Annals of Neurology 10/2012; · 11.19 Impact Factor
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    ABSTRACT: Shiverer-immunodeficient (Shi-id) mice demonstrate defective myelination in the central nervous system (CNS) and significant ataxia by 2 to 3 weeks of life. Expanded, banked human neural stem cells (HuCNS-SCs) were transplanted into three sites in the brains of neonatal or juvenile Shi-id mice, which were asymptomatic or showed advanced hypomyelination, respectively. In both groups of mice, HuCNS-SCs engrafted and underwent preferential differentiation into oligodendrocytes. These oligodendrocytes generated compact myelin with normalized nodal organization, ultrastructure, and axon conduction velocities. Myelination was equivalent in neonatal and juvenile mice by quantitative histopathology and high-field ex vivo magnetic resonance imaging, which, through fractional anisotropy, revealed CNS myelination 5 to 7 weeks after HuCNS-SC transplantation. Transplanted HuCNS-SCs generated functional myelin in the CNS, even in animals with severe symptomatic hypomyelination, suggesting that this strategy may be useful for treating dysmyelinating diseases.
    Science translational medicine 10/2012; 4(155):155ra136. · 10.76 Impact Factor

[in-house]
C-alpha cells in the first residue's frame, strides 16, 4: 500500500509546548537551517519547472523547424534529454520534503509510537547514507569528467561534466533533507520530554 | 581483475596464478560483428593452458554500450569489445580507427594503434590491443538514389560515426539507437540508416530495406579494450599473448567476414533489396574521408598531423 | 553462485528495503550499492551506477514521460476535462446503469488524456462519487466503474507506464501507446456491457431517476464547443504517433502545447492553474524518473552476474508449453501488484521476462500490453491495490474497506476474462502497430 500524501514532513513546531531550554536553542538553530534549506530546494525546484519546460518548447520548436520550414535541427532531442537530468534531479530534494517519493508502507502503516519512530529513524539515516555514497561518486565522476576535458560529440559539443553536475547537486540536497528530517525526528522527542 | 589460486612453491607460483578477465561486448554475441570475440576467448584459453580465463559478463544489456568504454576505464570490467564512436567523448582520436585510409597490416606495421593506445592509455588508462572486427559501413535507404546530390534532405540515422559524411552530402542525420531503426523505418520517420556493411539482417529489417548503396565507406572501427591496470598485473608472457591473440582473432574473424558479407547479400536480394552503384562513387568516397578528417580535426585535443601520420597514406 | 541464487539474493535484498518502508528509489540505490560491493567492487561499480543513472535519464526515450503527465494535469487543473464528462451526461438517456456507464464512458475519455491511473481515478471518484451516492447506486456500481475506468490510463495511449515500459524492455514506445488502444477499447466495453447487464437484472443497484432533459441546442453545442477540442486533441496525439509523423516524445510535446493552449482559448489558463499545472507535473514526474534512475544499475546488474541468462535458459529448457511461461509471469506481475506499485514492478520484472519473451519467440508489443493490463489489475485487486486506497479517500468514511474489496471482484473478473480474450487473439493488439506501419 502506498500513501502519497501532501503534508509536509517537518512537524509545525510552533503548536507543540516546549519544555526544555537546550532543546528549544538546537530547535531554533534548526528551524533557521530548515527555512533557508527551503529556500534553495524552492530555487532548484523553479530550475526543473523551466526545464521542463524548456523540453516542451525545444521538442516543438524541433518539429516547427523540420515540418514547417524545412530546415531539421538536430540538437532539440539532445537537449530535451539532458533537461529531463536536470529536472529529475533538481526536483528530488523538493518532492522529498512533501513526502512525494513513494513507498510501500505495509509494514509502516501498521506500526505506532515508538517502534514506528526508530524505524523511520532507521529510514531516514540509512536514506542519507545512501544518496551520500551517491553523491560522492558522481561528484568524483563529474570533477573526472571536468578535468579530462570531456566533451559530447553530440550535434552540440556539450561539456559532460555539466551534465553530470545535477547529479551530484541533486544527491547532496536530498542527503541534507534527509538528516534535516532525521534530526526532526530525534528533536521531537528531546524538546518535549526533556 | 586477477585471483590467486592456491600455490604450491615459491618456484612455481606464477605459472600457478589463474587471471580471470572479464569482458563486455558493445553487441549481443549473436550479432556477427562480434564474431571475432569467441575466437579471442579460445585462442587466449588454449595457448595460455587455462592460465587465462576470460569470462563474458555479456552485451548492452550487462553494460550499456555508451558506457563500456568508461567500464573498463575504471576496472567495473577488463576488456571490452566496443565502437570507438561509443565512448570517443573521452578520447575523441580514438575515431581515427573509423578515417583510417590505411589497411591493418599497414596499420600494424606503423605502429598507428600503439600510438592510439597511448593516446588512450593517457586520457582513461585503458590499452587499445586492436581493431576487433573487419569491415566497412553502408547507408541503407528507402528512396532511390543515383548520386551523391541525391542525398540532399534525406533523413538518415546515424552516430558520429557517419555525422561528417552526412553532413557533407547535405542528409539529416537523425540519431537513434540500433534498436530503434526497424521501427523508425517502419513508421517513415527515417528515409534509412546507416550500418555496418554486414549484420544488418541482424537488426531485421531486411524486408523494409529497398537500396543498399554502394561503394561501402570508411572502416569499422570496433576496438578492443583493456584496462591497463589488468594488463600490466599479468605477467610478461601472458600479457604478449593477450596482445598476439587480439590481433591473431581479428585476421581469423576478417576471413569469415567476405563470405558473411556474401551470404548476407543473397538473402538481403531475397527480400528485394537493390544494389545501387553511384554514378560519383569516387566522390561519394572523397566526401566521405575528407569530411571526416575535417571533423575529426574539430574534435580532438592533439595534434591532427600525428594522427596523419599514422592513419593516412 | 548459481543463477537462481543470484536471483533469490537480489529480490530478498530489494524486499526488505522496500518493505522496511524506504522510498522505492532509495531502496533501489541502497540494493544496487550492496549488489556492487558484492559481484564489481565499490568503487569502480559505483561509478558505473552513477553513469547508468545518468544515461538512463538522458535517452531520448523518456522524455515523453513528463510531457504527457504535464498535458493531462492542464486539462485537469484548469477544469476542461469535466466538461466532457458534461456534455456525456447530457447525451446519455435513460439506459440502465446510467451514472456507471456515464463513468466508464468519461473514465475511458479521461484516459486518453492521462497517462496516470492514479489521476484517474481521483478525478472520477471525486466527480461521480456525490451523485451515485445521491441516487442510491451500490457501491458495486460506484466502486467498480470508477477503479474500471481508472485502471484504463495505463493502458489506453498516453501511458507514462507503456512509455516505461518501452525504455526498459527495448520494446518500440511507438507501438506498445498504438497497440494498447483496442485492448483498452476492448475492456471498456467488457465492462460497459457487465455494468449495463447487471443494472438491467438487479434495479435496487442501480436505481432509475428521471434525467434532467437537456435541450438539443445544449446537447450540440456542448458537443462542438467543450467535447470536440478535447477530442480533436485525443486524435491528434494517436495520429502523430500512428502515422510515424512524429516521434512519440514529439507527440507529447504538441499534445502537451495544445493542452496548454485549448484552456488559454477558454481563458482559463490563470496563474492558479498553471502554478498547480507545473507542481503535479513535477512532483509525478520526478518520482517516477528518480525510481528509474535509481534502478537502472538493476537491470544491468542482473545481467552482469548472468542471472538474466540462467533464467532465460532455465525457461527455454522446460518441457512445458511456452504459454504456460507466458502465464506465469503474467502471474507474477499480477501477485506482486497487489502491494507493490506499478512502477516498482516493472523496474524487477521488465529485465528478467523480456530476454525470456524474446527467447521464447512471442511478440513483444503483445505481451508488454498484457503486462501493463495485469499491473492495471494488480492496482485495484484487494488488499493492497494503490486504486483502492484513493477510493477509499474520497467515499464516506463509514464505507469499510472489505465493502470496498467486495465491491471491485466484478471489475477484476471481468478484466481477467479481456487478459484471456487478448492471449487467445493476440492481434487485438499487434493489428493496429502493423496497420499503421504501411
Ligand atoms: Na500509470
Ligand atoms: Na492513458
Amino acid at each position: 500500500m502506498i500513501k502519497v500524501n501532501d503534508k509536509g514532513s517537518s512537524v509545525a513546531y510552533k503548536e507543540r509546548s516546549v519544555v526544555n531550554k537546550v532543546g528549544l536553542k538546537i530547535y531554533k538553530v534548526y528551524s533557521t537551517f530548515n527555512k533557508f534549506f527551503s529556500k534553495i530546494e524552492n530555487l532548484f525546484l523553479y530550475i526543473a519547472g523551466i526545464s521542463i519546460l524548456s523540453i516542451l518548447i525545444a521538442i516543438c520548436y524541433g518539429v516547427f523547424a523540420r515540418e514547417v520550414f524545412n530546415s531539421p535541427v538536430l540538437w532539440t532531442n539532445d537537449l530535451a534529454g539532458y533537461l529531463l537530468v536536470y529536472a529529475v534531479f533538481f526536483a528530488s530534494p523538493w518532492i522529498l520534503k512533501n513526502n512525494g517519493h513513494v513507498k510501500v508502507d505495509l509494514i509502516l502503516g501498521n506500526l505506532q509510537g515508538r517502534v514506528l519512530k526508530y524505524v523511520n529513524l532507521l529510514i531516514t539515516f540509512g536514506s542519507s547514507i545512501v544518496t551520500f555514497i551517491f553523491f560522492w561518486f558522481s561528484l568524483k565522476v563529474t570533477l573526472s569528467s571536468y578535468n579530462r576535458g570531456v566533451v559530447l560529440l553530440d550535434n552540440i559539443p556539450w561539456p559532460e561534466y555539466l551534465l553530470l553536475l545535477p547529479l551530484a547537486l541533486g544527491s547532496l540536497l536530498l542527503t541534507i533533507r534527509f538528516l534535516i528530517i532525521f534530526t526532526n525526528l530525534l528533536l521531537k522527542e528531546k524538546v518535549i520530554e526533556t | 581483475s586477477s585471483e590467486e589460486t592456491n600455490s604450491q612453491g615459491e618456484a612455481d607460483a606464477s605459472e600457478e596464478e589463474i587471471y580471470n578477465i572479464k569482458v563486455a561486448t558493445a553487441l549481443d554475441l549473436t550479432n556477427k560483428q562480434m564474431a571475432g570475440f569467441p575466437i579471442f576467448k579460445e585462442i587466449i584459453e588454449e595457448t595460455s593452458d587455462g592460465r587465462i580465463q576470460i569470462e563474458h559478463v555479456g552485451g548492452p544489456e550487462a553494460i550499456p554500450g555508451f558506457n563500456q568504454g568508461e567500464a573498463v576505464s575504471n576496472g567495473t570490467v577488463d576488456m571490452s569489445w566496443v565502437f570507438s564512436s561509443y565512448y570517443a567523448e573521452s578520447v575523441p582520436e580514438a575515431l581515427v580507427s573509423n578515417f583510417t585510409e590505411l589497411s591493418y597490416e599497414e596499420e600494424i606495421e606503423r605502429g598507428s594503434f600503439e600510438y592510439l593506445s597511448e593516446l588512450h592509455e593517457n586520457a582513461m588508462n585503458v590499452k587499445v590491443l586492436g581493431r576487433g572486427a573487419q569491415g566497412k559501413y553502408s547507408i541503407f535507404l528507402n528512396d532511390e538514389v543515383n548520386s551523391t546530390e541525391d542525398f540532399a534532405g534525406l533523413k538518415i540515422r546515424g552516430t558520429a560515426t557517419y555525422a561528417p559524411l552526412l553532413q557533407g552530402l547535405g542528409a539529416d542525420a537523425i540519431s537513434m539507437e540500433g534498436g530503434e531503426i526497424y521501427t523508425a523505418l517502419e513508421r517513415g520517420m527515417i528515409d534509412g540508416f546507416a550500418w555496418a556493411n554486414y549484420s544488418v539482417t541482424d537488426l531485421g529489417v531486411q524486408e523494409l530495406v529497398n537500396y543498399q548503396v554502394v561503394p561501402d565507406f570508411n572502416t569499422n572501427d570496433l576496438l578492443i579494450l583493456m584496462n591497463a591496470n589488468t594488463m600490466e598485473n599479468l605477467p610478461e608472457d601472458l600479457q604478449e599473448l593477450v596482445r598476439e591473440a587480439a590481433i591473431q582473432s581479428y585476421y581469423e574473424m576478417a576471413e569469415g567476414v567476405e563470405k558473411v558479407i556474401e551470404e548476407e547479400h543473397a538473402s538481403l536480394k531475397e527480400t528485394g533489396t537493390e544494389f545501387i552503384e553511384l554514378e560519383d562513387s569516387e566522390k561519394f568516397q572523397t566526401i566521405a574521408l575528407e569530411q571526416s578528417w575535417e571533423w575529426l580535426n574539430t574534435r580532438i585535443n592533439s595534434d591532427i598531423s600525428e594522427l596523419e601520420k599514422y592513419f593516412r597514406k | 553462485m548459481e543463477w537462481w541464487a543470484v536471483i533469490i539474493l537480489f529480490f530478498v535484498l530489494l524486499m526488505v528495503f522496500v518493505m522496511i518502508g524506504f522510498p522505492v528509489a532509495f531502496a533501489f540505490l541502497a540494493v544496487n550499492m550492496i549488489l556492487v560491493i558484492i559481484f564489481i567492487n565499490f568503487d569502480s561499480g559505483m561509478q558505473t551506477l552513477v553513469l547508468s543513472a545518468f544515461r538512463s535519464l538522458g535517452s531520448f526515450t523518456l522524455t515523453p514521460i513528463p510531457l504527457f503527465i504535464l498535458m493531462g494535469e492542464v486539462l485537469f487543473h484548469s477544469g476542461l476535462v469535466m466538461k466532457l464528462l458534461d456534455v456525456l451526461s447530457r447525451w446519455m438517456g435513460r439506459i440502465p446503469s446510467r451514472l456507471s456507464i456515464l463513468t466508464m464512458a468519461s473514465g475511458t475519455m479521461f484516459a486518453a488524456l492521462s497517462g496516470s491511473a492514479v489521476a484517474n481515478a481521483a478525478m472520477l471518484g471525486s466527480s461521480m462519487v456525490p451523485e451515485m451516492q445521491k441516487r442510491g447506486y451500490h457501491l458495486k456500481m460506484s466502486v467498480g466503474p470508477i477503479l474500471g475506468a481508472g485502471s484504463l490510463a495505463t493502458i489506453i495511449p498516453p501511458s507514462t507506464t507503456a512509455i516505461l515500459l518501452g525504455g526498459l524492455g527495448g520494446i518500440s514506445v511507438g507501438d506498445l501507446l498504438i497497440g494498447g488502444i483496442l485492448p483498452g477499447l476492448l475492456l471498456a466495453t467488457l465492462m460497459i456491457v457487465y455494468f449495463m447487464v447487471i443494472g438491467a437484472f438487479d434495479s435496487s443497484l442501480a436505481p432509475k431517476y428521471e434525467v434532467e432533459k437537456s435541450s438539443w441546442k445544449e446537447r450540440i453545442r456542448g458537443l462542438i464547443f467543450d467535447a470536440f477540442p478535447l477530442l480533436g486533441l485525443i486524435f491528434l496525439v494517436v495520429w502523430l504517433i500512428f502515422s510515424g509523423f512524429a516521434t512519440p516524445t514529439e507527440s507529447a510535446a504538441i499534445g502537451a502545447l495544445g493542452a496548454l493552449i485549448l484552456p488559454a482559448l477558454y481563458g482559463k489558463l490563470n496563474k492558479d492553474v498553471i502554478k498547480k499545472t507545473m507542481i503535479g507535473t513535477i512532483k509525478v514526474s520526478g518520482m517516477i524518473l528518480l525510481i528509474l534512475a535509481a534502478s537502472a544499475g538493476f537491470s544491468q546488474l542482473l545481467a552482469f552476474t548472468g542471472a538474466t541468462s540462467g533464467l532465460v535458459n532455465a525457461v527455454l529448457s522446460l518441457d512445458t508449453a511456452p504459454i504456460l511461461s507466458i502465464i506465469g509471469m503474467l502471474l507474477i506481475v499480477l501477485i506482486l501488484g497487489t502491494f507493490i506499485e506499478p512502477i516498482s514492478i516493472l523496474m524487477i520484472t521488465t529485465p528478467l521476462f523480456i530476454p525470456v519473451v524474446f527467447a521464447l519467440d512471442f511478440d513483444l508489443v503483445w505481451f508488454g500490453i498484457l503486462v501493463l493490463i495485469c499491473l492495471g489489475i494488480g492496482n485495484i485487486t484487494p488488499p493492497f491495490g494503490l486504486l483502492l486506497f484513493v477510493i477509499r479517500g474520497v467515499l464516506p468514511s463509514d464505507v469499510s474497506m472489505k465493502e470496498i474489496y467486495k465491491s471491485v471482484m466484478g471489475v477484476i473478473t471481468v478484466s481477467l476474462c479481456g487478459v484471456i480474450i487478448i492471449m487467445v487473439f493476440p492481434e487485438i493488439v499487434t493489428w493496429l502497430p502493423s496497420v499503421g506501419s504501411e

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    ABSTRACT: The extravasation of lymphocytes across central nervous system (CNS) vascular endothelium is a key step in inflammatory demyelinating diseases including multiple sclerosis (MS) and experimental autoimmune encephalomyelitis (EAE). The glycosaminoglycan hyaluronan (HA) and its receptor, CD44, have been implicated in this process but their precise roles are unclear. We find that CD44(-/-) mice have a delayed onset of EAE compared with wild type animals. Using an in vitro lymphocyte rolling assay, we find that fewer slow rolling (<1 μm/s) wild type (WT) activated lymphocytes interact with CD44(-/-) brain vascular endothelial cells (ECs) than with WT ECs. We also find that CD44(-/-) ECs fail to anchor HA to their surfaces, and that slow rolling lymphocyte interactions with WT ECs are inhibited when the ECs are treated with a pegylated form of the PH20 hyaluronidase (PEG-PH20). Subcutaneous injection of PEG-PH20 delays the onset of EAE symptoms by ∼1 day and transiently ameliorates symptoms for 2 days following disease onset. These improved symptoms correspond histologically to degradation of HA in the lumen of CNS blood vessels, decreased demyelination, and impaired CD4(+) T-cell extravasation. Collectively these data suggest that HA tethered to CD44 on CNS ECs is critical for the extravasation of activated T cells into the CNS providing new insight into the mechanisms promoting inflammatory demyelinating disease.